from whois import query

def analyze(domain, out=True):
prob = get_prob(domain)
whois = query(domain)
dga = False
if prob >= 0.5: dga = True

domain_analysis = {'domain_name': domain,
'dga': dga,
'registrar': whois.registrar if whois else None,
'creation date' : whois.creation_date if whois else None,
'expiration date': whois.expiration_date if whois else None}

if out:
print()
for key, val in domain_analysis.items():
print('{}: {}'.format(key, val))
print()
return None

return domain_analysis

analyze('microsoft.com')

# Get analysis dictionary in python itself
analysis = analyze('microsoft.com', out=False)
```

name: microsoft.com

dga: False

registrar: MarkMonitor Inc.

creation date: 1991-05-02 04:00:00

expiration date: 2021-05-03 04:00:00

Documentation

DGAIntel has support for polymorphism; to input domains to run predictions on, you can use a single domain name, a list of domain names, or a text file with line-separated domain names. The text file has the format

``````microsoft.com
wikipedia.com
vlurgpeddygdy.com
...
``````

Additionally, the Tensorflow Keras model running in the backend supports input batching, meaning there is a significant increase in speed for running predictions on lists or files rather than individual domains. This was tested in Jupyter.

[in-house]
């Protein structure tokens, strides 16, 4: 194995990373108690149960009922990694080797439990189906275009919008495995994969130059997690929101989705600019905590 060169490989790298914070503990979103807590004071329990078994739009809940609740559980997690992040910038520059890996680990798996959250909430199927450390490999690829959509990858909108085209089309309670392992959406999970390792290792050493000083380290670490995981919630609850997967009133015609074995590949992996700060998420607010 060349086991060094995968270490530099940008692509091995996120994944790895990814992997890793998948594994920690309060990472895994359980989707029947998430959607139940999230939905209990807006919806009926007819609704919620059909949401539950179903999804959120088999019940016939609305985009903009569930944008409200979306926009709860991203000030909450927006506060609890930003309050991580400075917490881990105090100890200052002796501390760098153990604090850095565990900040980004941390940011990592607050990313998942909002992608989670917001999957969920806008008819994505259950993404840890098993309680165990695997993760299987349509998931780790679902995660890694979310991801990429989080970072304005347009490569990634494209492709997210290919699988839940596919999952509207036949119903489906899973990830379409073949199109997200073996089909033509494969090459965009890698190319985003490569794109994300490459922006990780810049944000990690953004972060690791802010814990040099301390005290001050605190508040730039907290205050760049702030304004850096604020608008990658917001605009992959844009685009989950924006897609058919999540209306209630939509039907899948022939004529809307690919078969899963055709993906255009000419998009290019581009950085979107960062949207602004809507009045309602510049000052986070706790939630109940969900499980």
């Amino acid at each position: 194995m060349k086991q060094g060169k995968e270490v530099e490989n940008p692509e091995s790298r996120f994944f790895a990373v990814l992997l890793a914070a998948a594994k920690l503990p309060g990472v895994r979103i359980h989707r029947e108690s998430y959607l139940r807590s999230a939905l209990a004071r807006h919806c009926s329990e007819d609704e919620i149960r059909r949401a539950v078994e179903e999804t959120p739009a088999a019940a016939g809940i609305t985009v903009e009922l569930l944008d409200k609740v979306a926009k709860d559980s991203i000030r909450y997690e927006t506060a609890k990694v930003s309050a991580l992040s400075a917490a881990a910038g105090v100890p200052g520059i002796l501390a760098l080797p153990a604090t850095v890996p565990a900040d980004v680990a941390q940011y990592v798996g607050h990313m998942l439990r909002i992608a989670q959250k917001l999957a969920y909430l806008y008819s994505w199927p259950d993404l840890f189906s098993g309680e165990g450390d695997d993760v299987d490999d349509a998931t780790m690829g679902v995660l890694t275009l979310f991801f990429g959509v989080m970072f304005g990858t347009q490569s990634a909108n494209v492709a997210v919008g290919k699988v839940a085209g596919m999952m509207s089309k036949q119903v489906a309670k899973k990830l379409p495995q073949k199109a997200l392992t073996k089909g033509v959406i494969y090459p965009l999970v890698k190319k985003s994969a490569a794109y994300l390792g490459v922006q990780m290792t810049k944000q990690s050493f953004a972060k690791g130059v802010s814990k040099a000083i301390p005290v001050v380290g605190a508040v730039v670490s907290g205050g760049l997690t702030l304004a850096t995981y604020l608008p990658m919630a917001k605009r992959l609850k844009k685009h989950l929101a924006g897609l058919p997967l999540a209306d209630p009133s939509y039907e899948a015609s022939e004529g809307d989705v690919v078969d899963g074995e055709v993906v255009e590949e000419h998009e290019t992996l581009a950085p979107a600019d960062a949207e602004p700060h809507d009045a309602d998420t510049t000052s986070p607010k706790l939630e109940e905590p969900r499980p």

```from dgaintel import get_prob

# List of 10 domain names
```
```# One domain
%%timeit
get_prob(l[0])
```

286 ms ± 4.99 ms per loop (mean ± std. dev. of 7 runs, 1 loop each)

```# Ten domains
%%timeit
get_prob(l)
```

290 ms ± 7.23 ms per loop (mean ± std. dev. of 7 runs, 1 loop each)

```# Hundred domains
%%timeit
get_prob(l*10)
```

333 ms ± 4.71 ms per loop (mean ± std. dev. of 7 runs, 1 loop each)

```# Thousand domains
%%timeit
get_prob(l*100)
```

584 ms ± 14.8 ms per loop (mean ± std. dev. of 7 runs, 1 loop each)

This demonstrates that increasing the number of domain names one runs the prediction by 1000x only increases the inference time by less than 2x. Therefore, this model is easily adaptable to large-scale predictions.

API

The `get_prediction` function will either print the predictions or write them to a user-specified file.

```from dgaintel import get_prediction

get_prediction('microsoft.com')
get_prediction(['microsoft.com', 'wikipedia.com', 'vlurgpeddygdy.com'])
get_prediction('domains.txt')
get_prediction('domains.txt', to_file='domain_predictions.txt')
```

The `get_prob` function will perform the inference and provide the prediction floats. It is helpful if you want to use the prediction scores directly in your workflow.

```from dgaintel import get_prob

get_prob('microsoft.com') # 0.00050851
get_prob(['microsoft.com', 'wikipedia.com', 'vlurgpeddygdy.com']) # [('microsoft.com', 0.00050), ('wikipedia.com', 0.00033), ('vlurgpeddygdy.com', 0.0.97601)]
get_prob('domains.txt') # [('microsoft.com', 0.00050), ('wikipedia.com', 0.00033), ('vlurgpeddygdy.com', 0.97601)]
get_prob(['microsoft.com', 'wikipedia.com', 'google.com'], raw=True) # array([0.00050, 0.00033, 0.0.97601], dtype=float32)
```